215. # wherever it is.
  216. ;[fredsprn]
  217. ; comment = Fred's Printer
  218. ; valid users = fred
  219. ; path = /homes/fred
  220. ; printer = freds_printer
  221. ; public = no
  222. ; writable = no
  223. ; printable = yes
  224.  
  225. # A private directory, usable only by fred. Note that fred requires write
  226. # access to the directory.
  227. ;[fredsdir]
  228. ; comment = Fred's Service
  229. ; path = /usr/somewhere/private
  230. ; valid users = fred
  231. ; public = no
  232. ; writable = yes
  233. ; printable = no
  234.  
  235. # a service which has a different directory for each machine that connects
  236. # this allows you to tailor configurations to incoming machines. You could
  237. # also use the %U option to tailor it by user name.
  238. # The %m gets replaced with the machine name that is connecting.
  239. ;[pchome]
  240. ; comment = PC Directories
  241. ; path = /usr/pc/%m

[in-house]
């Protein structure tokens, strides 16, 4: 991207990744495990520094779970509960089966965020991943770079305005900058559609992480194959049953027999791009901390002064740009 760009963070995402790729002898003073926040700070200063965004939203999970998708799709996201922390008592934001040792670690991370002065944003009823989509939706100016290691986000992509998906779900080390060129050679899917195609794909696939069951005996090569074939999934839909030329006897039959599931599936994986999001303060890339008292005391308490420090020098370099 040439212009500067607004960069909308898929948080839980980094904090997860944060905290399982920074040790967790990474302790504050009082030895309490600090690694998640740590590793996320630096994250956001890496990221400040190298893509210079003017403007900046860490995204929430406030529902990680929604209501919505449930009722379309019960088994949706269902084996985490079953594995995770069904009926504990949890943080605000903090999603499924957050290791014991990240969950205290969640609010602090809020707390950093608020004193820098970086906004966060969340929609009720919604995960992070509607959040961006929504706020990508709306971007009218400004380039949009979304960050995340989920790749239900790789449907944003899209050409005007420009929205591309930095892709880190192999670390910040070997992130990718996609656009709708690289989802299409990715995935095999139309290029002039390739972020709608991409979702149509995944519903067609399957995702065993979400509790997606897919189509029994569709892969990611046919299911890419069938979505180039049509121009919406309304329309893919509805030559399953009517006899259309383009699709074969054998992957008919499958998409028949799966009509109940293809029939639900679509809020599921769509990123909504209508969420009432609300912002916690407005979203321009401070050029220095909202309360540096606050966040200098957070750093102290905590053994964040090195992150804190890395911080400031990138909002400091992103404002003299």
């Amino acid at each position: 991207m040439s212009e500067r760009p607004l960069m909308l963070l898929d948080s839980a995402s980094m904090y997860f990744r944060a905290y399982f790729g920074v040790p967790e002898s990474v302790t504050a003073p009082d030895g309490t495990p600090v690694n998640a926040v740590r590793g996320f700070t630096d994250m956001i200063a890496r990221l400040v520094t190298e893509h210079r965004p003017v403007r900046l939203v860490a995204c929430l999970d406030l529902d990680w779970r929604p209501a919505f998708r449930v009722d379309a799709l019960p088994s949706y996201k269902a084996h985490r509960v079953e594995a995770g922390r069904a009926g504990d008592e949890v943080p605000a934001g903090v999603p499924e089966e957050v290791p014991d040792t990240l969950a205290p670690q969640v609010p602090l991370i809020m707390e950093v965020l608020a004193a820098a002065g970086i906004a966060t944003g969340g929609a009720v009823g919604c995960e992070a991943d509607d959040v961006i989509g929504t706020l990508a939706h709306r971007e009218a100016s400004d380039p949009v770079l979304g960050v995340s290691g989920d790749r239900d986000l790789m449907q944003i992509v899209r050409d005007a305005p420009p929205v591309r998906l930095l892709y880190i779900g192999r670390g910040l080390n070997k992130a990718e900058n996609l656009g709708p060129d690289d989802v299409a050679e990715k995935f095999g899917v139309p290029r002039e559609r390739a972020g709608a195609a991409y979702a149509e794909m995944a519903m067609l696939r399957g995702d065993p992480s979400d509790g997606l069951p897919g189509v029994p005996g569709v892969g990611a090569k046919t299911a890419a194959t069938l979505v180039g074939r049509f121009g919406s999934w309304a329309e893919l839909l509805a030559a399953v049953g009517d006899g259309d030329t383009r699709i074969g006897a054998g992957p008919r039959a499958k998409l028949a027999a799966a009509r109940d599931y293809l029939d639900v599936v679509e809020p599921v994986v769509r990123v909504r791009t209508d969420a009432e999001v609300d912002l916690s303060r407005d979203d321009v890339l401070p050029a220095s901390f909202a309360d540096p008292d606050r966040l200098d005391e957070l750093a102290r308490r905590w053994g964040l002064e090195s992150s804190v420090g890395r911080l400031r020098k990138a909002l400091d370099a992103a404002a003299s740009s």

242. ; public = no
  243. ; writable = yes
  244.  
  245. # A publicly accessible directory, read/write to all users. Note that all files
  246. # created in the directory by users will be owned by the default user, so
  247. # any user with access can delete any other user's files. Obviously this
  248. # directory must be writable by the default user. Another user could of course
  249. # be specified, in which case all files would be owned by that user instead.
  250. ;[public]
  251. ; path = /usr/somewhere/else/public
  252. ; public = yes
  253. ; only guest = yes
  254. ; writable = yes
  255. ; printable = no
  256.  
  257. # The following two entries demonstrate how to share a directory so that two
  258. # users can place files there that will be owned by the specific users. In this
  259. # setup, the directory should be writable by both users and should have the
  260. # sticky bit set on it to prevent abuse. Obviously this could be extended to
  261. # as many users as required.
  262. ;[myshare]
  263. ; comment = Mary's and Fred's stuff
  264. ; path = /usr/somewhere/shared
  265. ; valid users = mary fred
  266. ; public = no
  267. ; writable = yes
  268. ; printable = no
  269. ; create mask = 0765
  270.  
  271.  
  272.  
  273.